A Jacksonville man initially charged with second-degree murder was convicted instead of manslaughter in the shooting death of a man that hit him in the head with a metal crutch. James Waters was found guilty by a jury last week and will be sentenced next month, according to a report in the Florida Times-Union. Manslaughter is a second-degree felony in Florida and Waters could be sentenced to up to 15 years in state prison. Second-degree murder has a maximum sentence of life in prison, so the reduction in the charge limited his exposure considerably in this Jacksonville Gun Crimes Case.
Waters and another man got into an argument in the parking lot of an apartment complex when the man hit Waters over the head with a metal crutch, the newspaper reported. Waters pulled out a gun and, after the two men exchanged words. Waters allegedly shot him. The man died two days later, the newspaper reported. The state charged Waters with second-degree murder and took the case to trial, the newspaper reported. During the trial, the Jacksonville Criminal Defense Attorneys for Waters argued that the shooting was in self-defense. The judge then ruled the jury could not consider second-degree murder, only manslaughter, an uncommon move in a Jacksonville Gun Crimes case. The jury agreed on the manslaughter charge and found Waters guilty.
The second-degree murder versus manslaughter debate has some parallels to the George Zimmerman case, the second-degree murder case the nation was glued to over the past two weeks. Though that jury had the option to consider both second-degree murder and manslaughter, Zimmerman was found not guilty of either charge in the shooting death of 17-year-old Trayvon Martin. In Waters’ case, there appears to have been more or a break in the action once he pulled the gun. He was hit, then he pulled out the gun, then the two had words and then he shot the victim. That all likely happened very quickly, but the jury could have seen plenty of possible opportunities for Waters to exit the situation instead of shooting the man. The sentencing will be interesting to watch in Waters’ Jacksonville Gun Crimes Case. The judge has already made it clear she thought second-degree murder was too much in this case. Does she agree with the defense that Waters acted in self-defense? Those answers will be pretty clear once the sentencing comes up next month in this Jacksonville Gun Crimes Case.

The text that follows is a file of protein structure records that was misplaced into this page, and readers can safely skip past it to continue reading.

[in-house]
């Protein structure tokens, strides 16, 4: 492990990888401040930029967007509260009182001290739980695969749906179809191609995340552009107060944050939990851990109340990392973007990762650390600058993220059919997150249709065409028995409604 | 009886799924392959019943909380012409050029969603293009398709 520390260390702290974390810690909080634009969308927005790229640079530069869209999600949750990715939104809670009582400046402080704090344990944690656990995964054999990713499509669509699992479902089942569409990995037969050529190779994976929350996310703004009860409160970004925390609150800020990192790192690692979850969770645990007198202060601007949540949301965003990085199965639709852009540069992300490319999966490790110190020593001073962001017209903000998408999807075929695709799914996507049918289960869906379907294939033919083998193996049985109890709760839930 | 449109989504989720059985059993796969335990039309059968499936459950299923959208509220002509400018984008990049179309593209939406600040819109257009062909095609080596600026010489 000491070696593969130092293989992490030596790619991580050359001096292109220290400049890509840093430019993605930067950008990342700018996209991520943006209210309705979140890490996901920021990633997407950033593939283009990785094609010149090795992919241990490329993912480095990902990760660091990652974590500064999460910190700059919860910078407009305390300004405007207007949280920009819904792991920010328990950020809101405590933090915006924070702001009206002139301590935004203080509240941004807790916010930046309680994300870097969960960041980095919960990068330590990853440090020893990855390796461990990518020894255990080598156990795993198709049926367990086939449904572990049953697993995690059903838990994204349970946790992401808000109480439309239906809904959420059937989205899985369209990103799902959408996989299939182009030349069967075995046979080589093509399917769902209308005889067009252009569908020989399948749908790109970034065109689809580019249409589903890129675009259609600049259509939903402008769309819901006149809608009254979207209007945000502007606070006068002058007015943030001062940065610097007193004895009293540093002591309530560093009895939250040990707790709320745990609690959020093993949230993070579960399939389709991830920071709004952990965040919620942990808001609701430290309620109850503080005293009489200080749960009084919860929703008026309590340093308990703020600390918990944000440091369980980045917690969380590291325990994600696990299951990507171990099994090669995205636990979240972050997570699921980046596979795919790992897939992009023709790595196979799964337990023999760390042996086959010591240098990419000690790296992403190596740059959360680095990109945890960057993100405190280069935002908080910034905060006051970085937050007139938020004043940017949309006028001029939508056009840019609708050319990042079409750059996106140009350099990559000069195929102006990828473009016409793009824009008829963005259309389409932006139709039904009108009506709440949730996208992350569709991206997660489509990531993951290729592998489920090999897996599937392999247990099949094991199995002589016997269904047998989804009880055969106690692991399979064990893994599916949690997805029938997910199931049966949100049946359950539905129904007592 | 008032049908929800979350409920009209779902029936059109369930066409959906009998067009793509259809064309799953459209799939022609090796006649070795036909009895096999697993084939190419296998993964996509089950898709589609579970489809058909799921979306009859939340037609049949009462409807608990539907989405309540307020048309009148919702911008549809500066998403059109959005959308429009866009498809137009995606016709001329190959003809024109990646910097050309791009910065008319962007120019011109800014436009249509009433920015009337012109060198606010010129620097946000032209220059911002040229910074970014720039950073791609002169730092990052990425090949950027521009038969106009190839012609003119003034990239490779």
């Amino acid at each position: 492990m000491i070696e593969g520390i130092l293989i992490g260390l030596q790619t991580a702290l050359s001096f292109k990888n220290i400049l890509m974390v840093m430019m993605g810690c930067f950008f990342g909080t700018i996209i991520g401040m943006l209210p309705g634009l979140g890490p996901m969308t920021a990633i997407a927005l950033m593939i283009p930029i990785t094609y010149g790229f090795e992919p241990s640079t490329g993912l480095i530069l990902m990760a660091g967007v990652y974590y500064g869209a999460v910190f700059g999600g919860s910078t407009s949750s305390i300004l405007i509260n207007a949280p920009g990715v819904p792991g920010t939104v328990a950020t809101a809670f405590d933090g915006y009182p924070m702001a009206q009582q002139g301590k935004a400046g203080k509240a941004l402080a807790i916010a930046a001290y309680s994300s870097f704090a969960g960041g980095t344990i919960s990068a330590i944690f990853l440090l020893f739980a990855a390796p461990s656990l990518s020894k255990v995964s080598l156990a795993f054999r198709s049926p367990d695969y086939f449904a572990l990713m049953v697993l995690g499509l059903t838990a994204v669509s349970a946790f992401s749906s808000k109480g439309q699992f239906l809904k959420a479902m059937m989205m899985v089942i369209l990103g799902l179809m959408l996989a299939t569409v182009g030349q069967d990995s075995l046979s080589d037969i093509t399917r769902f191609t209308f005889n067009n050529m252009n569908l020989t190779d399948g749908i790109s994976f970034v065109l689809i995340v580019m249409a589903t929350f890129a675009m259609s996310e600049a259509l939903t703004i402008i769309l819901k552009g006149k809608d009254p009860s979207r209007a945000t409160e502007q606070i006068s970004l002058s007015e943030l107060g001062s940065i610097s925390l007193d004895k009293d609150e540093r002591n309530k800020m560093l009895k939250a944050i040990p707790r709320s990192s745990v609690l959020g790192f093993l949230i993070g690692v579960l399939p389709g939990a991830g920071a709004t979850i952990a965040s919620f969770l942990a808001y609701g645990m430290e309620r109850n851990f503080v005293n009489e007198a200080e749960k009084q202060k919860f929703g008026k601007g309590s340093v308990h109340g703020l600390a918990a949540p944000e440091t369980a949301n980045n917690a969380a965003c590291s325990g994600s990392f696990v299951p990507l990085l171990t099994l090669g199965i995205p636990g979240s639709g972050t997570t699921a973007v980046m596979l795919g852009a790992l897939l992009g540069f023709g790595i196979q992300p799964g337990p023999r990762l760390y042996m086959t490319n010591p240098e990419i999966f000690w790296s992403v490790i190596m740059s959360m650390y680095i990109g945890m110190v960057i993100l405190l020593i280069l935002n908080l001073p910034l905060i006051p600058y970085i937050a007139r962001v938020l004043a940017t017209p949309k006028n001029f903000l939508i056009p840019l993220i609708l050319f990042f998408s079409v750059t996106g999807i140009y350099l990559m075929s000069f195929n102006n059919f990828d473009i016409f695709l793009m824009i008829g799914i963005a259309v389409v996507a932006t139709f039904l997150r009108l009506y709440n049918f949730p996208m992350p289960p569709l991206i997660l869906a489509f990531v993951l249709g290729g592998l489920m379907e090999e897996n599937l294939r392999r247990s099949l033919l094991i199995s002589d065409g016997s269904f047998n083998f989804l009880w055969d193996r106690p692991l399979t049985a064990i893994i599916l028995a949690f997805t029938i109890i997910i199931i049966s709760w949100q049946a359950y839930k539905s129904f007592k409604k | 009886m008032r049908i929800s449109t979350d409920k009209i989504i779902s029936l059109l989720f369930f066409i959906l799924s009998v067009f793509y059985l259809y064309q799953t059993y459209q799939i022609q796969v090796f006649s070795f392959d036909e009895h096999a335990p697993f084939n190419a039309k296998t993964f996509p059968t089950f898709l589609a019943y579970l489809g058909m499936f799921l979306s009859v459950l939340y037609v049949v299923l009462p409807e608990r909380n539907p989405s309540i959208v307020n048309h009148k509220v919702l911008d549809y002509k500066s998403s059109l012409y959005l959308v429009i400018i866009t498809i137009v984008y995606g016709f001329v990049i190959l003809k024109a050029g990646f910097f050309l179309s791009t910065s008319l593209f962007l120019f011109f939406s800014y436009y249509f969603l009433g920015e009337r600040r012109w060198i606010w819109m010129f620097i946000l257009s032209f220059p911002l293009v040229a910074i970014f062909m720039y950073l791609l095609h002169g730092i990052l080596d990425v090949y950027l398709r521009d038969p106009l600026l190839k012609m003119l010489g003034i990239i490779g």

If you or a loved one needs a criminal defense attorney in Duval County or the surrounding area, call The Mussallem Law Firm at (904) 365-5200 for a FREE CONSULTATION. Our Jacksonville Gun Crimes Attorney, Victoria “Tori” Mussallem, is available 24 hours a day, 7 days a week.